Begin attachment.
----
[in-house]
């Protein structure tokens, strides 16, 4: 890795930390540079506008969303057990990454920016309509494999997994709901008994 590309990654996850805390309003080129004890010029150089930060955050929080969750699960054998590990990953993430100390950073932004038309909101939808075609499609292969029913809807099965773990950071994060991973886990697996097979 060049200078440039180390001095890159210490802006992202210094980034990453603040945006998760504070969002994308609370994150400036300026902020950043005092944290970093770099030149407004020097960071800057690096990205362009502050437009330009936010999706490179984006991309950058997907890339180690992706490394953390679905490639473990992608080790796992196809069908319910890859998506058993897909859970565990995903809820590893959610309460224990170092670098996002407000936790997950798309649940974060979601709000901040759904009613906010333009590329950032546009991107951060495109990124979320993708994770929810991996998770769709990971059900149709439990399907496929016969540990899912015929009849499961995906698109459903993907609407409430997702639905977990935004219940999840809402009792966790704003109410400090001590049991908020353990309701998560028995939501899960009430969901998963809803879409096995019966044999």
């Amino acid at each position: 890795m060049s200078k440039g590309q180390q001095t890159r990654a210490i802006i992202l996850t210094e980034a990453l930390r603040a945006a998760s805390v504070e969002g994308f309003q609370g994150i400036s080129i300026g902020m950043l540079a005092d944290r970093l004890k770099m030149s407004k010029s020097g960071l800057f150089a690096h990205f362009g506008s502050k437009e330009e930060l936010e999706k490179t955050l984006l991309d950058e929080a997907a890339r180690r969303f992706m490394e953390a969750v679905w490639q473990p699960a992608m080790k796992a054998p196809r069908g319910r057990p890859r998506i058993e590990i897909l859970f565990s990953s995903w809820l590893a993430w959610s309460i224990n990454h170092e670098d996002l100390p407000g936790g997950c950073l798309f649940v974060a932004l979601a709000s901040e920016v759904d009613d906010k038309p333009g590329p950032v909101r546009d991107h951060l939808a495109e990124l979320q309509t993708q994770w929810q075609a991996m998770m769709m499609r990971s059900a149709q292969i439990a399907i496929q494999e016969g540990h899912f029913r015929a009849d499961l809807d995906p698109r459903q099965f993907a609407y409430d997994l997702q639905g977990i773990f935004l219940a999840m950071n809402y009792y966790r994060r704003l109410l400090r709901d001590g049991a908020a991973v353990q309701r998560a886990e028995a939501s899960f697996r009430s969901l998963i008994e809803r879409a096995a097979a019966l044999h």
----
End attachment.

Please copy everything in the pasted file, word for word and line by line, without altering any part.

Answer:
[in-house]
């Protein structure tokens, strides 16, 4: 890795930390540079506008969303057990990454920016309509494999997994709901008994 590309990654996850805390309003080129004890010029150089930060955050929080969750699960054998590990990953993430100390950073932004038309909101939808075609499609292969029913809807099965773990950071994060991973886990697996097979 060049200078440039180390001095890159210490802006992202210094980034990453603040945006998760504070969002994308609370994150400036300026902020950043005092944290970093770099030149407004020097960071800057690096990205362009502050437009330009936010999706490179984006991309950058997907890339180690992706490394953390679905490639473990992608080790796992196809069908319910890859998506058993897909859970565990995903809820590893959610309460224990170092670098996002407000936790997950798309649940974060979601709000901040759904009613906010333009590329950032546009991107951060495109990124979320993708994770929810991996998770769709990971059900149709439990399907496929016969540990899912015929009849499961995906698109459903993907609407409430997702639905977990935004219940999840809402009792966790704003109410400090001590049991908020353990309701998560028995939501899960009430969901998963809803879409096995019966044999």
């Amino acid at each position: 890795m060049s200078k440039g590309q180390q001095t890159r990654a210490i802006i992202l996850t210094e980034a990453l930390r603040a945006a998760s805390v504070e969002g994308f309003q609370g994150i400036s080129i300026g902020m950043l540079a005092d944290r970093l004890k770099m030149s407004k010029s020097g960071l800057f150089a690096h990205f362009g506008s502050k437009e330009e930060l936010e999706k490179t955050l984006l991309d950058e929080a997907a890339r180690r969303f992706m490394e953390a969750v679905w490639q473990p699960a992608m080790k796992a054998p196809r069908g319910r057990p890859r998506i058993e590990i897909l859970f565990s990953s995903w809820l590893a993430w959610s309460i224990n990454h170092e670098d996002l100390p407000g936790g997950c950073l798309f649940v974060a932004l979601a709000s901040e920016v759904d009613d906010k038309p333009g590329p950032v909101r546009d991107h951060l939808a495109e990124l979320q309509t993708q994770w929810q075609a991996m998770m769709m499609r990971s059900a149709q292969i439990a399907i496929q494999e016969g540990h899912f029913r015929a009849d499961l809807d995906p698109r459903q099965f993907a609407y409430d997994l997702q639905g977990i773990f935004l219940a999840m950071n809402y009792y966790r994060r704003l109410l400090r709901d001590g049991a908020a991973v353990q309701r998560a886990e028995a939501s899960f697996r009430s969901l998963i008994e809803r879409a096995a097979a019966l044999h």